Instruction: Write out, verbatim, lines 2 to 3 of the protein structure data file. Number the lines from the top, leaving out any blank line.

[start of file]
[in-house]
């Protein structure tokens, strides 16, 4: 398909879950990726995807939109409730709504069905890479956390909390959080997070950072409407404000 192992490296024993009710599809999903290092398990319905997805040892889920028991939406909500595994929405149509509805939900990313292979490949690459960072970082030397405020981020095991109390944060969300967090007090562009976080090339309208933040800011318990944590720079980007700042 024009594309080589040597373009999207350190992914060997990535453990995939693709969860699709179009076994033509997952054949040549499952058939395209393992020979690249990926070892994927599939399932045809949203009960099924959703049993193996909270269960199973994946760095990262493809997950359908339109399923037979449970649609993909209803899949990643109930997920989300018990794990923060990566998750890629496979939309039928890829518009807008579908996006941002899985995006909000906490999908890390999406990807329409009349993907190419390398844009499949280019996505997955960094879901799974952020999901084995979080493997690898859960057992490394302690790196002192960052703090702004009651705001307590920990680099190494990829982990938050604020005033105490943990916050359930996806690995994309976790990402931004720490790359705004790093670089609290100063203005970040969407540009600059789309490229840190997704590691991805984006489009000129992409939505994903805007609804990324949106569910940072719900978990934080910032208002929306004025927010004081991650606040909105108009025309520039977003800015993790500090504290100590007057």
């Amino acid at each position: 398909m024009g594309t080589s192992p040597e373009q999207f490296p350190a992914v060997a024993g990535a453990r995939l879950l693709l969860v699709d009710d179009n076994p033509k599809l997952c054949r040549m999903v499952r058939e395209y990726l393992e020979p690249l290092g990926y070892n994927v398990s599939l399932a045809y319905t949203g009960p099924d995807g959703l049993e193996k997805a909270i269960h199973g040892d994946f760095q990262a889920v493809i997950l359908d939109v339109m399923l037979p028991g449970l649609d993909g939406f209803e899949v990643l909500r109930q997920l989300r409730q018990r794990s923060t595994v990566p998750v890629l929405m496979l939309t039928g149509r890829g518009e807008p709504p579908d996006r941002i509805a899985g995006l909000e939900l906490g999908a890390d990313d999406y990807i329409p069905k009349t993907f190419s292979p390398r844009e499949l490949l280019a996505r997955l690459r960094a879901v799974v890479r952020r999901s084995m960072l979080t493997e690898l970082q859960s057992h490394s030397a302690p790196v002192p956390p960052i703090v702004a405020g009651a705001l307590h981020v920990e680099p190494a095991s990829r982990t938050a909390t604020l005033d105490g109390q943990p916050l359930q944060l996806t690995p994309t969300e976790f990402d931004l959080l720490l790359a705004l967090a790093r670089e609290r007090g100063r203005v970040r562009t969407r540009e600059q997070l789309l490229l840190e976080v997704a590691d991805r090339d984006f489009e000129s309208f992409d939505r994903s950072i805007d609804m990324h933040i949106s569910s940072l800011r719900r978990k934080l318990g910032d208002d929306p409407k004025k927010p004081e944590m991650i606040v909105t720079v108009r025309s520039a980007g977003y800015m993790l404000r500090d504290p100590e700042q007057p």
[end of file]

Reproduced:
């Protein structure tokens, strides 16, 4: 398909879950990726995807939109409730709504069905890479956390909390959080997070950072409407404000 192992490296024993009710599809999903290092398990319905997805040892889920028991939406909500595994929405149509509805939900990313292979490949690459960072970082030397405020981020095991109390944060969300967090007090562009976080090339309208933040800011318990944590720079980007700042 024009594309080589040597373009999207350190992914060997990535453990995939693709969860699709179009076994033509997952054949040549499952058939395209393992020979690249990926070892994927599939399932045809949203009960099924959703049993193996909270269960199973994946760095990262493809997950359908339109399923037979449970649609993909209803899949990643109930997920989300018990794990923060990566998750890629496979939309039928890829518009807008579908996006941002899985995006909000906490999908890390999406990807329409009349993907190419390398844009499949280019996505997955960094879901799974952020999901084995979080493997690898859960057992490394302690790196002192960052703090702004009651705001307590920990680099190494990829982990938050604020005033105490943990916050359930996806690995994309976790990402931004720490790359705004790093670089609290100063203005970040969407540009600059789309490229840190997704590691991805984006489009000129992409939505994903805007609804990324949106569910940072719900978990934080910032208002929306004025927010004081991650606040909105108009025309520039977003800015993790500090504290100590007057």
């Amino acid at each position: 398909m024009g594309t080589s192992p040597e373009q999207f490296p350190a992914v060997a024993g990535a453990r995939l879950l693709l969860v699709d009710d179009n076994p033509k599809l997952c054949r040549m999903v499952r058939e395209y990726l393992e020979p690249l290092g990926y070892n994927v398990s599939l399932a045809y319905t949203g009960p099924d995807g959703l049993e193996k997805a909270i269960h199973g040892d994946f760095q990262a889920v493809i997950l359908d939109v339109m399923l037979p028991g449970l649609d993909g939406f209803e899949v990643l909500r109930q997920l989300r409730q018990r794990s923060t595994v990566p998750v890629l929405m496979l939309t039928g149509r890829g518009e807008p709504p579908d996006r941002i509805a899985g995006l909000e939900l906490g999908a890390d990313d999406y990807i329409p069905k009349t993907f190419s292979p390398r844009e499949l490949l280019a996505r997955l690459r960094a879901v799974v890479r952020r999901s084995m960072l979080t493997e690898l970082q859960s057992h490394s030397a302690p790196v002192p956390p960052i703090v702004a405020g009651a705001l307590h981020v920990e680099p190494a095991s990829r982990t938050a909390t604020l005033d105490g109390q943990p916050l359930q944060l996806t690995p994309t969300e976790f990402d931004l959080l720490l790359a705004l967090a790093r670089e609290r007090g100063r203005v970040r562009t969407r540009e600059q997070l789309l490229l840190e976080v997704a590691d991805r090339d984006f489009e000129s309208f992409d939505r994903s950072i805007d609804m990324h933040i949106s569910s940072l800011r719900r978990k934080l318990g910032d208002d929306p409407k004025k927010p004081e944590m991650i606040v909105t720079v108009r025309s520039a980007g977003y800015m993790l404000r500090d504290p100590e700042q007057p």